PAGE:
Gordon Brown has promised to put childcare at the centre of the government's economic policy, ahead of tomorrow's critical pre-Budget report which, according to The Guardian(p1), is a vital chance for the government to 're-energise' itself before next year's tight pre-election spending round. In an interview the chancellor signalls that the changes will be in the form of a three-pronged initiative, with the expansion of childcare centres, changes to the child tax credit system and a big increase in the supply of affordable childcare. Meanwhile, a leading article in The Guardian(p25), suggests that much of what Mr Brown says tomorrow will be assessed for whether it takes him closer to the premiership.
The M6 Toll around Birmingham ??? Britain's first pay-per-drive motorway, opens today. The transport secretary, Alistair Darling, will perform an opening ceremony this morning. But the £485m road, designed to relieve congestion around the city, has been condemned as a 'white elephant' by environmentalists and has drawn protests from lorry drivers, who have threatened to boycott tolls of up to £11, reports The Guardian(p5). Read more on this here.
OFSTED REPORT FINDS TRAVELLER CHILDREN EXCLUDED FROM EDUCATION
Children from traveller families are 'on the periphery of the education system', according to an Ofsted report (see LGCnet), which says up to 12,000 traveller children are not registered at school, reports The Guardian(p12). The report praises traveller education services run by local education authorities, but highlights tensions between many authorities' virtuous statements on inclusion and the way other departments in the same councils move on travellers camped illegally.
TORY COUNCILLOR DEFECTS TO INCREASE BNP SEATS
The British National Party has increased its council seats to 17 with the defection of a Yorkshire Conservative councillor, reports The Independent(p8). Geoffrey Wallace, a member of Calderdale MBC, said he had crossed to the BNP because the Tories were 'strangled by political correctness'.
WHITE PAPER TO REVIEW NOISE LEVELS AT HEATHROW
A long-awaited White Paper on the future of air travel in Britain is expected to pave the way for more intensive use of Heathrow airport which could have a dramatic impact on noise levels in the area, according to The Independent(p11). It is understood that the White Paper, due out on 16 December, will propose a review of laws which limit the level of noise suffered by nearby residents.
HIGH COURT JUDGE STOPS US GHOST FLEET BEING DISMANTLED IN BRITAIN
Environmental campaigners have won their battle to stop a US 'ghost fleet' of ships being dismantled in Hartlepool, Teesside after a High Court judge ruled that a licence modification granted by the Environment Agency to allow Able UK to scrap the ships in a contract valued at about £10m was 'legally flawed', and declared that the ships had no legal right to stay in Britain, reports The Times(p11).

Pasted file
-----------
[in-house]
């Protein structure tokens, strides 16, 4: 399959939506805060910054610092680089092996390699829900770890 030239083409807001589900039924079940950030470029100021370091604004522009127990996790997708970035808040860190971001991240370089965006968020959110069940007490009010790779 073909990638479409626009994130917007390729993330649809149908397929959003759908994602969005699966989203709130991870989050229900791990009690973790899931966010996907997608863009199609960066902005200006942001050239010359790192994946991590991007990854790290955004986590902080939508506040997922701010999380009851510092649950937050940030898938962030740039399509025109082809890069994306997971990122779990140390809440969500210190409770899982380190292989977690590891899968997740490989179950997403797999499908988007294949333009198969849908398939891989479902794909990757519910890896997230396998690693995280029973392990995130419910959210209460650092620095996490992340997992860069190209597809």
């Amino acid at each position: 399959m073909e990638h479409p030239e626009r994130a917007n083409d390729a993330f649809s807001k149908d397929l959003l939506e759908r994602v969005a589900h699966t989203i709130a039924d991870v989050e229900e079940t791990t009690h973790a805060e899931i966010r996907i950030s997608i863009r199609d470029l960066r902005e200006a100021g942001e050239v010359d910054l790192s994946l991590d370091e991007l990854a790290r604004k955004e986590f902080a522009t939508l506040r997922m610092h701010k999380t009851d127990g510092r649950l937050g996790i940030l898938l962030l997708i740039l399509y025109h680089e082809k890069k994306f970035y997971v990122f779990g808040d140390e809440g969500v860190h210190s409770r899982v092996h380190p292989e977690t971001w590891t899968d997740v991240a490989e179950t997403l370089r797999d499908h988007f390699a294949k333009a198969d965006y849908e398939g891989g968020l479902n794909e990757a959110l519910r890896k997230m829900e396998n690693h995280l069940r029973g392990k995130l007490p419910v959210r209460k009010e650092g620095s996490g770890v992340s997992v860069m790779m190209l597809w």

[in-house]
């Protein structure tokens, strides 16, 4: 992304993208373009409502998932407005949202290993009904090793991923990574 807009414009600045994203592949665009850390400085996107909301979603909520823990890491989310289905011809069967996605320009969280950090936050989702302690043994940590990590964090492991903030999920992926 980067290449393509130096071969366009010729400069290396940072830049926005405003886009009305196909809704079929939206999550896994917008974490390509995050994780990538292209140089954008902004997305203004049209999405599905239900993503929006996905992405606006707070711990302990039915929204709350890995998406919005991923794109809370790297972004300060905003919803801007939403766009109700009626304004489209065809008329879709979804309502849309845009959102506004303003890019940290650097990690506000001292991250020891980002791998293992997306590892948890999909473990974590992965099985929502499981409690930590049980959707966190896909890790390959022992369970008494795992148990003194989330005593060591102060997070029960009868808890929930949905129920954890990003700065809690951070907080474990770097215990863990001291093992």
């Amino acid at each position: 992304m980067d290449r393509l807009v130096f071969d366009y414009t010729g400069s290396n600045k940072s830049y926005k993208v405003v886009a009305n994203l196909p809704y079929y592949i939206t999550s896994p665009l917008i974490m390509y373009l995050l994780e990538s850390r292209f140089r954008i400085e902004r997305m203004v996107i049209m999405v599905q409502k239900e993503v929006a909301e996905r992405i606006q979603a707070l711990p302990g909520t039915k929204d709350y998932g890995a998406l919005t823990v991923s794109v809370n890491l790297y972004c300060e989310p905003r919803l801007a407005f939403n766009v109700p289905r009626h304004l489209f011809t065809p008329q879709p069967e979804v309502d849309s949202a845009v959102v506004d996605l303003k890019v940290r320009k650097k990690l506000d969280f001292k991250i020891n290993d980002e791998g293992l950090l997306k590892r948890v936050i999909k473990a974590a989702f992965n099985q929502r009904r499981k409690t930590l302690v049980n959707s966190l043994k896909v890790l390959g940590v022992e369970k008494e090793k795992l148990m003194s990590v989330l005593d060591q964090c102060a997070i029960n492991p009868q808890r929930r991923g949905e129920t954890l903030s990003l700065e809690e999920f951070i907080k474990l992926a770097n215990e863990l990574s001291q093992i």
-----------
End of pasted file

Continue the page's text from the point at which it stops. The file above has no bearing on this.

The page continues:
VOTERS WILLING TO PAY TAXES TO FU ND PUBLIC SERVICES
Voters are much more willing to pay higher taxes to fund health, education and other public services, but are far less ready to contribute cash for the unemployed and the poor, according to the British Social Attitudes Survey. It found that the biggest single shift since the survey began analysing attitudes to the welfare state in 1983, is that a majority of Conservative supporters now favour higher taxes to spend more on health, education and social benefits, reports the Financial Times(p4).
AGENCIES CALL FOR MORE CASH TO TACKLE POLLUTION FROM FARMS
The Environment Agency and English Nature have warned yesterday that almost £400m of public money should be invested to tackle pollution caused by farmers to enable Britain to abide by European Union laws on cleaning up rivers and protecting wildlife habitats, reports the Financial Times(p4). It says that although pollution from specific sources such as factories has been largely dealt with, ministers acknowledge more remains to be done to combat diffuse pollution ??? such as nitrogen fertilisers and pesticides running off fields into rivers leaving waterways and wetlands badly polluted.
TORY SHADOW CHANCELLOR CALLS RECENT COUNCIL TAX RISES 'INTOLERABLE'
Conservative shadow chancellor, Oliver Letwin, has said current council tax rates are 'intolerable' and has encouraged the public to rise up against the increases. Speaking in an interview to The Daily Telegraph (p13), Mr Letwin says the Tories will not go to the polls at the next general election with a promise to cut taxes, but insists they will be in a better position than Labour to 'sort out' the p ublic services.
By reporter Bansri Shah